Mobility is a huge topic, and this post isn’t even an introductory post. I just wanted to share some of my takeaways from the most recent mobility course I took (you’ll fine my #1 takeaway at this post here). I hope you find something useful here!
I’m linking up with My First 5K and More, Running With Attitude, Runs with Pugs, Zenaida and Run Laugh Eat Pie for Fit Five Friday. Today I am sharing a more about mobility — something every runner can use!
1: Roll fast before running
Rolling fast helps prep the body for movement. This is something I used to do in when I first started to foam roll, then I learned that you needed to roll slow and for a longer period of time — or so I thought.
Before a run, roll fast and for a short amount of time. If you have a vibrating roller/ball, now is the time to have it on medium or high (depending on what you can tolerate).
2: Roll slow for recovery
Rolling slow does have its place: after your run. This will help you kick start the recovery response.
If you have a vibrating roller/ball, now is the time to have it on low.
3: The smaller the tool, the deeper it goes
A wider tool (think foam roller) will not give you as much pressure as a narrower tool (a ball). If you’re new to foam rolling, start with a roller, for sure. Even that may be too much if you’re not used to it.
If you’re feeling a lot of pain, back off. You should feel some sensation, but not pain.
As you get used to myofascial release techniques, you may want to consider moving from a foam roller to a ball — although start with a larger one; maybe even a softer one. Your body will adapt to whatever you use eventually, but if it really feels painful to you, not only are you not helping yourself — you’re unlikely to be consistent.
You may try moving from a larger ball to smaller and smaller balls as you get used to the pressure.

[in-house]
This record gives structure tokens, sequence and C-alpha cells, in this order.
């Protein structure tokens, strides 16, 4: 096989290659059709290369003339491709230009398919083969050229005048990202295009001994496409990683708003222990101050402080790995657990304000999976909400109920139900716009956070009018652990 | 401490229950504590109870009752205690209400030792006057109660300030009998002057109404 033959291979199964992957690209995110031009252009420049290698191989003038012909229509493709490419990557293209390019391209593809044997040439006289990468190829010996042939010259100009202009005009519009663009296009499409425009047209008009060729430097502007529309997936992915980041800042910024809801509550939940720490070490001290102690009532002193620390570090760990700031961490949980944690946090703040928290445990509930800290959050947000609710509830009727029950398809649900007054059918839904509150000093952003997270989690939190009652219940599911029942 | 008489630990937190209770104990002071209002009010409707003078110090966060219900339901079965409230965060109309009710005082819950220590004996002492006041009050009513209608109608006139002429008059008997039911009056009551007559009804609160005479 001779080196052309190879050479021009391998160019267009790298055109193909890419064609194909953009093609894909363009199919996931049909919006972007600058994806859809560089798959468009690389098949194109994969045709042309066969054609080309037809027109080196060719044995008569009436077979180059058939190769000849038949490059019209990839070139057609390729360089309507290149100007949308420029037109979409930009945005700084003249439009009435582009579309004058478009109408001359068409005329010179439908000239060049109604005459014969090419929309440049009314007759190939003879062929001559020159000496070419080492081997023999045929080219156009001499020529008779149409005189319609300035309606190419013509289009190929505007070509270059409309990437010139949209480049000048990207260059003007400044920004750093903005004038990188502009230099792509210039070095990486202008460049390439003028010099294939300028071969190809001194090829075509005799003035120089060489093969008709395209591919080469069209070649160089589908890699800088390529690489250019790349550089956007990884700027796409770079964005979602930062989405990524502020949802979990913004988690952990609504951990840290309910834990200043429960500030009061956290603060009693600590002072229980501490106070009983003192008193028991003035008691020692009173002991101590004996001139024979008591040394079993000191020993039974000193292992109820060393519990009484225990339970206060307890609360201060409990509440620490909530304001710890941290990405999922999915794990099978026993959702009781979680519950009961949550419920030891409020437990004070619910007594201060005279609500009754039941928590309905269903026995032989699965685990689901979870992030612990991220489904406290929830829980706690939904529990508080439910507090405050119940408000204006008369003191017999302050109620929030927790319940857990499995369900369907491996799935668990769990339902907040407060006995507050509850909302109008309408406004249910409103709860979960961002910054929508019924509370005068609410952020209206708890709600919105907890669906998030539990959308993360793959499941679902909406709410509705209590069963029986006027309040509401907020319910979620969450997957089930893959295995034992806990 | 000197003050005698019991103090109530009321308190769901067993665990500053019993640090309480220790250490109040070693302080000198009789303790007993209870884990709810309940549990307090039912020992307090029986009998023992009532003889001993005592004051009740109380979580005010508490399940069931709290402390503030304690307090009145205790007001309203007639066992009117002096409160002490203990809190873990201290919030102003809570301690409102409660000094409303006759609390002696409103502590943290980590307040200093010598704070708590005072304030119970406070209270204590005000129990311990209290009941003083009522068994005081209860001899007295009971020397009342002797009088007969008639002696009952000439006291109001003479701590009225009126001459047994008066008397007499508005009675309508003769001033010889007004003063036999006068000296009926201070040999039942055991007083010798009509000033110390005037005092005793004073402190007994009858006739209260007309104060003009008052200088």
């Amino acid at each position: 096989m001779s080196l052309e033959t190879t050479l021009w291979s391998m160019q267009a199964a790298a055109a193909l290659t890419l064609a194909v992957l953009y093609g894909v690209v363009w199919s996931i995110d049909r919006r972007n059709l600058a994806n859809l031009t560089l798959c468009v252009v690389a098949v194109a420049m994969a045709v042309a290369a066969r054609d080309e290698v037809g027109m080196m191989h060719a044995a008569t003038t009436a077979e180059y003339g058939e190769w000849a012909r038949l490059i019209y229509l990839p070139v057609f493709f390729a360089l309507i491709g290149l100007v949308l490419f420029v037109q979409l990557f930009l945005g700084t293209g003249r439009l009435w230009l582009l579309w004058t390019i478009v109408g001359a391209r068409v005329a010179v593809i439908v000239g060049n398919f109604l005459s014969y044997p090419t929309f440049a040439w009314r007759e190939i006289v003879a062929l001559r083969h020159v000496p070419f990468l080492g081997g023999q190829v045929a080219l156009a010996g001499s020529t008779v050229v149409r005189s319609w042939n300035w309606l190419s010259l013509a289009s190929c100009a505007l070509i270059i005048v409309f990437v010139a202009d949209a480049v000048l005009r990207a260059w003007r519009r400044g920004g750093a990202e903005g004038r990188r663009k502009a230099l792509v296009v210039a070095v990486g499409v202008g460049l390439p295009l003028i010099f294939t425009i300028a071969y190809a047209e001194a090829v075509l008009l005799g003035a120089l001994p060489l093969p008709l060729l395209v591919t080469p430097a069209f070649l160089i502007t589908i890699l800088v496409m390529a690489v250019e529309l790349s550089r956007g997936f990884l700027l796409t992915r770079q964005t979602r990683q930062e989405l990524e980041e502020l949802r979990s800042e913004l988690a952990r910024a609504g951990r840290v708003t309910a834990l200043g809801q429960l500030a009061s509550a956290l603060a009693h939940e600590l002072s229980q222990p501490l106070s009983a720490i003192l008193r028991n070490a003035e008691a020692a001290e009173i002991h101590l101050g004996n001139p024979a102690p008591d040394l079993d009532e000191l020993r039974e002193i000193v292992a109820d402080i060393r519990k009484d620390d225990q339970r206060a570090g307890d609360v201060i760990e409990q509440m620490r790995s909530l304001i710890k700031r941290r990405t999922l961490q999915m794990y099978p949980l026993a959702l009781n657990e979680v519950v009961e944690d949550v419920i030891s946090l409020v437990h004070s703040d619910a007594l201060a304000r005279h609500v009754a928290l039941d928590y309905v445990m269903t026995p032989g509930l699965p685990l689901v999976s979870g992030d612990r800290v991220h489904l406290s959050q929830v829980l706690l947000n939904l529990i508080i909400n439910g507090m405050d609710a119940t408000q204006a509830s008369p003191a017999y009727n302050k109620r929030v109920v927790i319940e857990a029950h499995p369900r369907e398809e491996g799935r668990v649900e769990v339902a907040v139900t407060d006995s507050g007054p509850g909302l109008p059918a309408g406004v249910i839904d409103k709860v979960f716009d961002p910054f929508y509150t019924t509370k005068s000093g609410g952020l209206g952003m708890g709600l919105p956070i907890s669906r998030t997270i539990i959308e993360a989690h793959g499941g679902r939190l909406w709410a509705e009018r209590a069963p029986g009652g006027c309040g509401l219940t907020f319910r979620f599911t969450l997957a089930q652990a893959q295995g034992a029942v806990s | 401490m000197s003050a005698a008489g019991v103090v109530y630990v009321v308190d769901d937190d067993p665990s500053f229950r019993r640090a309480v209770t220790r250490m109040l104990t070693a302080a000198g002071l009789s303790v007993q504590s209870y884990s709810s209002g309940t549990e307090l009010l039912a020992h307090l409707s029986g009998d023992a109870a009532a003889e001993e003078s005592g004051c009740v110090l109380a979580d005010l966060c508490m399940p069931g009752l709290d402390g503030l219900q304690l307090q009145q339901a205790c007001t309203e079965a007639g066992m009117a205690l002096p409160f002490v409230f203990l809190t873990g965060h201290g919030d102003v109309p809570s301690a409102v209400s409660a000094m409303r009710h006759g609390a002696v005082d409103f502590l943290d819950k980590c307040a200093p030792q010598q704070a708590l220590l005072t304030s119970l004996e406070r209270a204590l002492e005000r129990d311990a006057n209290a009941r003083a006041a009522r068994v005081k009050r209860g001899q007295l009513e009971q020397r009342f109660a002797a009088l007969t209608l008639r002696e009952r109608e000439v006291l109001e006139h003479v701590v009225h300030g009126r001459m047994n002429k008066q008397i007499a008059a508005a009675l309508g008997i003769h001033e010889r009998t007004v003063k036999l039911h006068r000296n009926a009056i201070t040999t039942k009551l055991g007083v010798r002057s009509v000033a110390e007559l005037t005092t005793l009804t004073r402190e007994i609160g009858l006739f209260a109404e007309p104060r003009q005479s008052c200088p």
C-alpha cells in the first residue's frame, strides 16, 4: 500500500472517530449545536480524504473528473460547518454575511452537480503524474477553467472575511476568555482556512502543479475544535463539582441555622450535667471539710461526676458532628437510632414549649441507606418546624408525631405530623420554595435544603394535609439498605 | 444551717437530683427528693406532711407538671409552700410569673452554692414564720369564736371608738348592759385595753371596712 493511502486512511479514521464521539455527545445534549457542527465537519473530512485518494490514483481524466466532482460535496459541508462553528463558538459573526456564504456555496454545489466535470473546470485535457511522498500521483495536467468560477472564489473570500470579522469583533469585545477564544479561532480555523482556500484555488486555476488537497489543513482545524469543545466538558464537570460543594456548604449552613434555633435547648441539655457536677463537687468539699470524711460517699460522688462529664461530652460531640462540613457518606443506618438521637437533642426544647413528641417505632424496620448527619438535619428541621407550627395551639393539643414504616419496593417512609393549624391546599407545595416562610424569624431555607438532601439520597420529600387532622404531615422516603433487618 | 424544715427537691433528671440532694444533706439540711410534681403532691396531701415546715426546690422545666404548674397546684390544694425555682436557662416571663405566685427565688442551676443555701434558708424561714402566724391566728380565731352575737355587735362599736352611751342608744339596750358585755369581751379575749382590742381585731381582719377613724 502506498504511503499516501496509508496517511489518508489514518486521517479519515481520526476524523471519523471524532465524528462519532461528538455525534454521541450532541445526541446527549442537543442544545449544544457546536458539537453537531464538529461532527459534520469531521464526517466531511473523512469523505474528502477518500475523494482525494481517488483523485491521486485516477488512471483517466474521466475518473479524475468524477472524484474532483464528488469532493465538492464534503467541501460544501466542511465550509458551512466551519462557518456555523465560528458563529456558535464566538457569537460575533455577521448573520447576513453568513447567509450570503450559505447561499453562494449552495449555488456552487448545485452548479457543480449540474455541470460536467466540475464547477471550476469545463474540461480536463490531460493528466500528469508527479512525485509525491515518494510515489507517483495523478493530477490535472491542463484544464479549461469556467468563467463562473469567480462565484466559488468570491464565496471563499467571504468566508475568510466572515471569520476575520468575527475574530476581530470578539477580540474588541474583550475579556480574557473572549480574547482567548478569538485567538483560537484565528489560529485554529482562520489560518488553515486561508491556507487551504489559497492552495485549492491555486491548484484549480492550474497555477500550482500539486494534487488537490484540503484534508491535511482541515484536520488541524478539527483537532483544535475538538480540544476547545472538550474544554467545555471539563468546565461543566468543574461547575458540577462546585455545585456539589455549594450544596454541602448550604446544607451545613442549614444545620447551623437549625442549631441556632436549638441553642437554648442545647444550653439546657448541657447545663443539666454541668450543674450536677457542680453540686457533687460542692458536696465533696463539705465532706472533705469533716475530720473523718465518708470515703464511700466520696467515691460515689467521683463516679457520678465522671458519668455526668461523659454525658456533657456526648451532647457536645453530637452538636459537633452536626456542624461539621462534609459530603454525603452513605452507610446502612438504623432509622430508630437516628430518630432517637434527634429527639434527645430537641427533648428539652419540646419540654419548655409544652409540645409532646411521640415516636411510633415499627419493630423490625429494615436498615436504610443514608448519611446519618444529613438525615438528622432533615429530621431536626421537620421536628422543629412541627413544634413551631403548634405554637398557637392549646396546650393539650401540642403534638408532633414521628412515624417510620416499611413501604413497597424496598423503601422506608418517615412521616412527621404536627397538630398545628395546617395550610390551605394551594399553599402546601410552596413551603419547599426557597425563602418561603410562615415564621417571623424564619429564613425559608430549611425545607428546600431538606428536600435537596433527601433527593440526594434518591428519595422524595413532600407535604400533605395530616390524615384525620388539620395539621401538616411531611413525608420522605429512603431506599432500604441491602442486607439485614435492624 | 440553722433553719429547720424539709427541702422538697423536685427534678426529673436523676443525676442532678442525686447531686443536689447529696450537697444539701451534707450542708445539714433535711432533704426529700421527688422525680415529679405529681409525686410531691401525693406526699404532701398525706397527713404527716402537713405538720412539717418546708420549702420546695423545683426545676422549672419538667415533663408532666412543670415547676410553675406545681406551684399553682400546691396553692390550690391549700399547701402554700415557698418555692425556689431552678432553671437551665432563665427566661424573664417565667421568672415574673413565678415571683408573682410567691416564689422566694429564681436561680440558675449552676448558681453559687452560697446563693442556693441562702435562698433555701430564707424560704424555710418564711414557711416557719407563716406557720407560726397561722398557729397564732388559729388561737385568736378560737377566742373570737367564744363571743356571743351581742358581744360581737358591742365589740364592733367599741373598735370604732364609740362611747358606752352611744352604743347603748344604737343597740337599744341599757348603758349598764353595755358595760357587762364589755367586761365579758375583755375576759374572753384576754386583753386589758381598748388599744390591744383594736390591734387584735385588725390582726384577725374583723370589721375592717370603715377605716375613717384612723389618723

4: Add in some Functional Mobility
Often when we feel pain somewhere, it’s because the opposite muscle is weak. Adding in some functional mobility during foam rolling can really help.
Tight calves? Foam roll the calves, stop at one point, and point and flex your foot. You can also try moving it from side to side. Notice what muscles you feel that movement in.
Rolling the quads? Stop, and bend and extend the leg you’re rolling.
5: Foam Rolling can actually help our proprieception
First, what is proprieception? The dictionary says proprieception is:
perception or awareness of the position and movement of the body
As a runner, I’m sure you can see why this might be important. I can tell you from a Yoga teacher standpoint, we often get into a posture and think our leg is way higher than it actually is, or straighter than it actually is. Try videoing or photographing yourself and you might be really surprised at what you see!
I was definitely surprised to see improved proprieception as one of the benefits of foam rolling!
Although I’d like to call myself an expert on mobility, I am not. I have learned quite a bit about it in the last few months, though, and I practice what I preach. I experiment, and if it helps me, I share it.
We are all an experiment of one. So give some of these things a try, if they pique your interest, and I hope that you find it helpful.
Did you learn something new about foam rolling?
Are you willing to try to change up what you’re already doing?
What do you do to work on your mobility?